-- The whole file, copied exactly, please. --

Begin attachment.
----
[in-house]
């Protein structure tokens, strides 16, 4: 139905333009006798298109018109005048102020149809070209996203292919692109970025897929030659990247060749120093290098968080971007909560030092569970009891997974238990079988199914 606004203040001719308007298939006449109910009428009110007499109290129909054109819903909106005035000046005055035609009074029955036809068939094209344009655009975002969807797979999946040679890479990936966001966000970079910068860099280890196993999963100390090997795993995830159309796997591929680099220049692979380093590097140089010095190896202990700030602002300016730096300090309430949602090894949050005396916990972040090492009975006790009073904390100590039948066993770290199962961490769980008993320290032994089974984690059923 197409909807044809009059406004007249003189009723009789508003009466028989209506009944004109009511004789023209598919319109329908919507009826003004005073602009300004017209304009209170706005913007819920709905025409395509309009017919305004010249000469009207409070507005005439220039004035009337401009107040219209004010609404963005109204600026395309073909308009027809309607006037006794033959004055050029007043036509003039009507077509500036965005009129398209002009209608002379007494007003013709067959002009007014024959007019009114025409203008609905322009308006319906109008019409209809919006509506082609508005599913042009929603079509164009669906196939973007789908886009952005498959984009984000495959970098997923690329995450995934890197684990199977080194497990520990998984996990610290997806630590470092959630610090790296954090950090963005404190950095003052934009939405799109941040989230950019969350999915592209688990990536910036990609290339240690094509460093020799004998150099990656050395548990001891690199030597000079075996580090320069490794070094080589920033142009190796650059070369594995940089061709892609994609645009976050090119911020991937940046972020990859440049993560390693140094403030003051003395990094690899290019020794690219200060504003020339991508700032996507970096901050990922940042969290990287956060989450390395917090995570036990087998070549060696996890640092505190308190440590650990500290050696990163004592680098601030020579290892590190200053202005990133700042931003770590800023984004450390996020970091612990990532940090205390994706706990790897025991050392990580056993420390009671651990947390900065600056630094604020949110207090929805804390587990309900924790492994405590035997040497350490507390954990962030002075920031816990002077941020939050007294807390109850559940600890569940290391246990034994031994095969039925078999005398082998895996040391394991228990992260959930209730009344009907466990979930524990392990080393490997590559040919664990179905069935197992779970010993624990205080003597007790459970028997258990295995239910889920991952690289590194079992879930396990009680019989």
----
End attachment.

[in-house]
């Protein structure tokens, strides 16, 4: 139905333009006798298109018109005048102020149809070209996203292919692109970025897929030659990247060749120093290098968080971007909560030092569970009891997974238990079988199914 606004203040001719308007298939006449109910009428009110007499109290129909054109819903909106005035000046005055035609009074029955036809068939094209344009655009975002969807797979999946040679890479990936966001966000970079910068860099280890196993999963100390090997795993995830159309796997591929680099220049692979380093590097140089010095190896202990700030602002300016730096300090309430949602090894949050005396916990972040090492009975006790009073904390100590039948066993770290199962961490769980008993320290032994089974984690059923 197409909807044809009059406004007249003189009723009789508003009466028989209506009944004109009511004789023209598919319109329908919507009826003004005073602009300004017209304009209170706005913007819920709905025409395509309009017919305004010249000469009207409070507005005439220039004035009337401009107040219209004010609404963005109204600026395309073909308009027809309607006037006794033959004055050029007043036509003039009507077509500036965005009129398209002009209608002379007494007003013709067959002009007014024959007019009114025409203008609905322009308006319906109008019409209809919006509506082609508005599913042009929603079509164009669906196939973007789908886009952005498959984009984000495959970098997923690329995450995934890197684990199977080194497990520990998984996990610290997806630590470092959630610090790296954090950090963005404190950095003052934009939405799109941040989230950019969350999915592209688990990536910036990609290339240690094509460093020799004998150099990656050395548990001891690199030597000079075996580090320069490794070094080589920033142009190796650059070369594995940089061709892609994609645009976050090119911020991937940046972020990859440049993560390693140094403030003051003395990094690899290019020794690219200060504003020339991508700032996507970096901050990922940042969290990287956060989450390395917090995570036990087998070549060696996890640092505190308190440590650990500290050696990163004592680098601030020579290892590190200053202005990133700042931003770590800023984004450390996020970091612990990532940090205390994706706990790897025991050392990580056993420390009671651990947390900065600056630094604020949110207090929805804390587990309900924790492994405590035997040497350490507390954990962030002075920031816990002077941020939050007294807390109850559940600890569940290391246990034994031994095969039925078999005398082998895996040391394991228990992260959930209730009344009907466990979930524990392990080393490997590559040919664990179905069935197992779970010993624990205080003597007790459970028997258990295995239910889920991952690289590194079992879930396990009680019989």